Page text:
Shop for tomorrow’s workforce
As retailers continue to adapt to changes in consumer behaviour and digital disruption, what can the workforce expect? We believe that it is no longer enough to compartmentalise retail businesses into units such as supply chain, merchandising, pricing, logistics and customer experience. Retailers need to rethink both their organisation and their workforce to survive in a new world where the rules of work have changed.
Retailers are facing challenges and opportunities caused by disruptive technologies. In order to succeed in this environment, we believe they need to act now to prepare for the business of the future.The world of work is changing. New technologies such as robotic process automation (RPA) and artificial intelligence (AI) have emerged with the potential to automate many tasks which could transform retail in the next ten years, both by replacing jobs and augmenting the ability of the human workforce to perform certain tasks.
Retailers need to look at the problem holistically. There is much to be gained by both increasing the productivity of the current workforce, and incorporating new types of contingent workers. Every retailer is looking at how they can make their existing workforce more productive, but only some are looking at using automation as a solution. Retailers’ profits are under pressure at a time when they need to incorporate a number of different sales channels and a growing number of fulfilment options. These pressures are leading to a greater focus on productivity, the workforce and the future role that technology could play in either replacing or augmenting human labour.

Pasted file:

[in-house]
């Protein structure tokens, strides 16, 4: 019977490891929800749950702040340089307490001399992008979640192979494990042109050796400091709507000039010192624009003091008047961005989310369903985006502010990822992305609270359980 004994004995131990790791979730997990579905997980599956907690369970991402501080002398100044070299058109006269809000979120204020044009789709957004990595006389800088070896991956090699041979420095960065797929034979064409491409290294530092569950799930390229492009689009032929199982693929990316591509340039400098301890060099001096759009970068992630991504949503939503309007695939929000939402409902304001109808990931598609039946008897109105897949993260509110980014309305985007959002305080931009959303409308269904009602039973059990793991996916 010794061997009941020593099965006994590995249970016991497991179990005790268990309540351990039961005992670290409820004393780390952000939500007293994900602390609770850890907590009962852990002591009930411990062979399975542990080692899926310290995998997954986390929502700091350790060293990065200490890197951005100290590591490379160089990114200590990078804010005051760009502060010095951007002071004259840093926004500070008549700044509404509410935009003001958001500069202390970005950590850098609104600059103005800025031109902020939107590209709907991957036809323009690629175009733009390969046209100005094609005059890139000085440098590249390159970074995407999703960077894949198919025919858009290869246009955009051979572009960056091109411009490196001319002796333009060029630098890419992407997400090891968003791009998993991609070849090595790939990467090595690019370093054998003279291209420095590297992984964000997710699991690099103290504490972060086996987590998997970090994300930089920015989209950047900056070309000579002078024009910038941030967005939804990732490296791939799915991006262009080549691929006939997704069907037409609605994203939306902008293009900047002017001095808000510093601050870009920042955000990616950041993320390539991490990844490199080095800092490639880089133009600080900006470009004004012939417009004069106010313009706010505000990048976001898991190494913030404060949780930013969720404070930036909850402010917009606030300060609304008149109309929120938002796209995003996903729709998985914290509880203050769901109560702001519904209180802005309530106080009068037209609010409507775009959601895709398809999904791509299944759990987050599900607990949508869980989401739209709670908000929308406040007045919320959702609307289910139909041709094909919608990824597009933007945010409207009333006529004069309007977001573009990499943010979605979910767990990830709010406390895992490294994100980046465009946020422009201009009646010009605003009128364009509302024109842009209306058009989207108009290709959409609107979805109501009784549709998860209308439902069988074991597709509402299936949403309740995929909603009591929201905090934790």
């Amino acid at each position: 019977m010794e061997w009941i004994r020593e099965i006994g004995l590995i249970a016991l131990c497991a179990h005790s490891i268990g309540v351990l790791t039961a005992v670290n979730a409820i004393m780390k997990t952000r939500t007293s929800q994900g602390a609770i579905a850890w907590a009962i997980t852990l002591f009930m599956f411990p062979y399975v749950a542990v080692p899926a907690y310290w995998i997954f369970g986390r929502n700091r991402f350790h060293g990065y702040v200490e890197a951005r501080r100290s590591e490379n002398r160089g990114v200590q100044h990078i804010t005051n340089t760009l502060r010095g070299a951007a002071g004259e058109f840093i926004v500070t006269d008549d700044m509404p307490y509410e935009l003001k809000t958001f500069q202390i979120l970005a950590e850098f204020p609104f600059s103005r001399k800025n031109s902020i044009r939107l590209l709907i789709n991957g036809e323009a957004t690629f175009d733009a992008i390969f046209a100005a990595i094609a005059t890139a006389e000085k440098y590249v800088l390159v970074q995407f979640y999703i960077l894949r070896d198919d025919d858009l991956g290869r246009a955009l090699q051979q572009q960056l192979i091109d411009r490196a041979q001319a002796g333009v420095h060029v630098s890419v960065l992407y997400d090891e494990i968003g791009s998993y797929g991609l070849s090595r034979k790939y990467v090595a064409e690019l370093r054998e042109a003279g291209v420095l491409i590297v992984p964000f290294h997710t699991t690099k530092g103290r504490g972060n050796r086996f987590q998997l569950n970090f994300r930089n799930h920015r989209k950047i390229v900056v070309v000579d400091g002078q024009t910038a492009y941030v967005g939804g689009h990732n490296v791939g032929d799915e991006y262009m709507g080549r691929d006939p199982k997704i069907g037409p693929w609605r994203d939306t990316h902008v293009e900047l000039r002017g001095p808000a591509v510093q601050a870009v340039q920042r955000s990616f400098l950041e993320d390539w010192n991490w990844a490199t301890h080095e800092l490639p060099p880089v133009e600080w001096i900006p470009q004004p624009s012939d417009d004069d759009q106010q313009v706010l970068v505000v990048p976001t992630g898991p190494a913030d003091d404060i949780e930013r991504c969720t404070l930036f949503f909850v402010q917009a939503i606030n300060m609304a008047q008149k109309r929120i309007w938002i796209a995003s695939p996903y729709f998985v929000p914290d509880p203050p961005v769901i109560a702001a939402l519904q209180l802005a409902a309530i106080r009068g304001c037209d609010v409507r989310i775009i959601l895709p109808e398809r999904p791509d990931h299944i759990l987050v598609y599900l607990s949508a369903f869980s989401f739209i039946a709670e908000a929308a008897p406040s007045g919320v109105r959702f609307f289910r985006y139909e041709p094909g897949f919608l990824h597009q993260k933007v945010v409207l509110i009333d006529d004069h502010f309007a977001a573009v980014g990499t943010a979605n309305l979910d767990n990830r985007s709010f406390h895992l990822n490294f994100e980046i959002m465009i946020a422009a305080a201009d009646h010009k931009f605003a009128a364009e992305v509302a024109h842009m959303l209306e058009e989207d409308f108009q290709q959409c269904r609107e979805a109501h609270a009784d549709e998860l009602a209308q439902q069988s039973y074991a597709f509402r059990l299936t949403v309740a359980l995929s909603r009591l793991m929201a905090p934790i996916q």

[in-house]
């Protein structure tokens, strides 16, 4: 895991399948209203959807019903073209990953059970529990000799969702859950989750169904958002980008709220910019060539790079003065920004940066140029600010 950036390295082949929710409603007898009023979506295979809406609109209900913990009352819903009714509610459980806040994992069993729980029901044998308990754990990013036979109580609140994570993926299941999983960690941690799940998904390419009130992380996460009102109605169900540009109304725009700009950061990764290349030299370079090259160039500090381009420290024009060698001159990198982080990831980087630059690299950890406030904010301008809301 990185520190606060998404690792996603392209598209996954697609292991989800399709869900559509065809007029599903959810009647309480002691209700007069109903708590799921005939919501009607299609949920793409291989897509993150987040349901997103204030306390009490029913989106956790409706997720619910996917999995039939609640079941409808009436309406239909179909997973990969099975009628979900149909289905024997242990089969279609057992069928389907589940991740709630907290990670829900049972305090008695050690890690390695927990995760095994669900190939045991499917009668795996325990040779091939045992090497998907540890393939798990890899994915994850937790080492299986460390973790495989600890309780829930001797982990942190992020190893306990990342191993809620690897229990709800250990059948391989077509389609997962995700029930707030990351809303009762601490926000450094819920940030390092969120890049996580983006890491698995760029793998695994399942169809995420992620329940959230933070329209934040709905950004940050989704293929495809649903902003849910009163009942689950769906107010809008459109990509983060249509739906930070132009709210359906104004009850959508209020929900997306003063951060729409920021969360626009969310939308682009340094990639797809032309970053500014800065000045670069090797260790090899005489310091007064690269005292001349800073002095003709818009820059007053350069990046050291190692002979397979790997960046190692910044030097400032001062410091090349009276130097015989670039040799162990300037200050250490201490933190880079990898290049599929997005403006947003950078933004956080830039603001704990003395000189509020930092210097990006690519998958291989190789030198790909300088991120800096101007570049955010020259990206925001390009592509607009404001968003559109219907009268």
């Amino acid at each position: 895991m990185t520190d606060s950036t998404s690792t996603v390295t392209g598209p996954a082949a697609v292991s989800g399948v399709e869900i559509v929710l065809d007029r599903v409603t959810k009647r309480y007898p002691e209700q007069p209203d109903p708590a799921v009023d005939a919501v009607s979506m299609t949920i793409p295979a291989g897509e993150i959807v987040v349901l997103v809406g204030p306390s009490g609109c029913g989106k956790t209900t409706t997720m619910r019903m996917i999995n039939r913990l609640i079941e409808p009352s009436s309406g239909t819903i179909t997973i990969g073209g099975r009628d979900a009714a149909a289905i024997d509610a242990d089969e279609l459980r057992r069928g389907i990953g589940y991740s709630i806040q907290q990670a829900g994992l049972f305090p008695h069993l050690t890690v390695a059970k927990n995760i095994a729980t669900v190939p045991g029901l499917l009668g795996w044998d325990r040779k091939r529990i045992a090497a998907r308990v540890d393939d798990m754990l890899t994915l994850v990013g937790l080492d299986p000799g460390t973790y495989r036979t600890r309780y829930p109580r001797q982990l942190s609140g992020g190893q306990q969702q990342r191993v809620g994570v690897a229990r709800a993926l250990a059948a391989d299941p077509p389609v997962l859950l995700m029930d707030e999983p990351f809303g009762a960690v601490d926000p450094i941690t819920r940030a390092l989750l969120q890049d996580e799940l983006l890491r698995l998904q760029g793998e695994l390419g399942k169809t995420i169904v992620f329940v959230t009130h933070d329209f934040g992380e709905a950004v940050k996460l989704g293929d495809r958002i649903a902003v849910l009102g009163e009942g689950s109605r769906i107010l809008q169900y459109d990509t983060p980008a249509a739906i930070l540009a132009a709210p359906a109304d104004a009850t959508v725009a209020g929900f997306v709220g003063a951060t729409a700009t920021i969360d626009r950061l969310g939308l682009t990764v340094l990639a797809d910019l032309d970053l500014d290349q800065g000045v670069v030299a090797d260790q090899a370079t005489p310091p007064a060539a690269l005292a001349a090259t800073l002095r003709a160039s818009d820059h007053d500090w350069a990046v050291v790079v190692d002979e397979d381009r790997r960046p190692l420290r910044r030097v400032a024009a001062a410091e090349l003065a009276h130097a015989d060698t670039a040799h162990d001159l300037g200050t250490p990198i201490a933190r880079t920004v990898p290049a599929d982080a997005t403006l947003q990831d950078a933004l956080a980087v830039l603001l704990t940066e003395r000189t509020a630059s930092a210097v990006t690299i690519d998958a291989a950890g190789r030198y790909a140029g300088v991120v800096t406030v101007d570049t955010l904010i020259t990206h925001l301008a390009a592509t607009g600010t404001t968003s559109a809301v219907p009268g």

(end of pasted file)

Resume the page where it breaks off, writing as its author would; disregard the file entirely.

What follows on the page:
A tight labour market could increase competition for workers at a time when costs are already rising and productivity growth is beginning to slow. The move to an omnichannel model requires significant investment not only in e-commerce and communication platforms but also in back-office systems and ways of working. In many head offices it has created duplication of roles with similar or overlapping work carried out by different teams.
The ability to serve customer needs is therefore increasingly constrained by functional structures that create siloes and lack the flexibility to respond quickly to changes. Both technology and different approaches to teams (e.g. networked teams) can help to break down these organisational barriers so that employees can begin to transform the way that tasks are carried out.
We conclude by making our recommendations for reimagining retail in three key areas.
1. Work and the workforce
How much work and who/what will deliver it? Retailers cannot clearly define what the future workforce should look like until they have a comprehensive view of how work is currently being done. Only then can they decide the right balance of human and robot resources to deliver the service their customers require.
2. Performance and productivity
How will your workforce drive greater value? Retailers need to focus their investment and resources on three key capabilities to drive significant improvement in productivity across the business: the customer experience, the workforce experience and analytics.
3. Organisation and business model
How will you need to be structured in a digital world? There is an immediate need for retailers to begin to reorganise their businesses around a networked team structure, breaking down the existing functional silos and sharing insight across the business.
For more information please contact Victor Hoong via the contact details below.